I’m certain that everyone knows what mascara is. But does everyone know the background to the infamous eye product? In this article I will aim to vaguely debrief the history of mascara.
Believe it or not, the origins of mascara can date back all the way to Ancient Egypt where they used a substance called ‘Kohl’ which essentially has the same functions as mascara. Kohl wasn’t used to impress your crush, spouse or friends in Ancient Egypt but rather to protect themselves from believed evil spirits. The belief was so strong that it ran through Middle Eastern religion and even up through the famous Roman Empire. Now you may be thinking about how they stopped it from running like our current day products. Well of course there was no technology back then meaning natural resources such as combining water, honey, charcoal and soot with the natural mineral Galena.
Countries especially in Europe under the control of the Roman Empire (as the empire was derived from European descent as language mainly spoken then was Greek and Latin) used Kohl for appearance and cosmetic use. However, Kohl became a distant cosmetic feature when the Roman Empire gradually fell as the ideology decreased simultaneously. Contrastingly, it was still used immensely in Egypt for religious purposes which spread into neighbouring Middle Eastern countries.
Before the West became the dominant global region, the use of eyeliner products was considered unprofessional and ill-mannered until the widely-recognised Victorian Era (1837) . Promoting the use of makeup and shifts in heavier influence of cosmetics were key in that time period that initially kickstarted the use of long-eyelashes.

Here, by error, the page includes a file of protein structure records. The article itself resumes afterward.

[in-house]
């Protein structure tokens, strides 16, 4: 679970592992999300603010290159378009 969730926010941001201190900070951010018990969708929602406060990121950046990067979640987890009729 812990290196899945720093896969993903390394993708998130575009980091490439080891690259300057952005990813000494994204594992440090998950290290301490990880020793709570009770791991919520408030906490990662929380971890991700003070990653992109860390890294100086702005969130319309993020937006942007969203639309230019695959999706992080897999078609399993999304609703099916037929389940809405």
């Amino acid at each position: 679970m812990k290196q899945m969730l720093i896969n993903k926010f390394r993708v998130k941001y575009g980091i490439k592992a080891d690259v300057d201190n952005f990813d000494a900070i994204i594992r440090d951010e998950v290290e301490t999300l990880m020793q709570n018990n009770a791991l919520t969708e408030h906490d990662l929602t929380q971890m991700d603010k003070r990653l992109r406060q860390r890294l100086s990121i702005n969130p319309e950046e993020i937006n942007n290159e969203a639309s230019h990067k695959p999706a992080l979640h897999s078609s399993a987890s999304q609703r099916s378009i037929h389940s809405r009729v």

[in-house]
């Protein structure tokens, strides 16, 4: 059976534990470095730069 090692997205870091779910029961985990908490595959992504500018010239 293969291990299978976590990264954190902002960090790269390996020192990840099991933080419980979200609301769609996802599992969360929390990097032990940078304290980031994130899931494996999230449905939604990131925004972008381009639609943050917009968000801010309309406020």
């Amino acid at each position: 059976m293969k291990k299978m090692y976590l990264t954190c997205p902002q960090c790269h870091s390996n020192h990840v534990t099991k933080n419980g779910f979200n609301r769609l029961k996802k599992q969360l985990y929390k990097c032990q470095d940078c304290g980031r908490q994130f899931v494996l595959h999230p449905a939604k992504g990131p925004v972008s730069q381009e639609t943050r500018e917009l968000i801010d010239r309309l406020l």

Only a couple decades later, chemist Eugene Rimmel started the official development of the well-known mascara by utilising petroleum jelly. Further inventors such as T.L. Williams used the same jelly between 1913-1917 led to the growth of the company known as Maybelline.
However, arguably the most important phase of the development of mascara came from Helena Rubinstein in 1957. She proposed mascara in a lotion form alongside a brush for application. This is similar to modern day mascara, through the use of a brush. She had probably revolutionised the way mascara was applied which gained increasing respectability and acceptance in the USA.
These influential characters in the production of mascara has indefinitely led to one of the most influential eye product around. Although there were many forms and innovations of the product, the common elements used were oils, pigmentation and forms of waxes. The FDA approving of the products used to make mascara is probably a historical event which at the time may have been minor but certainly has left inventors and companies well, well off.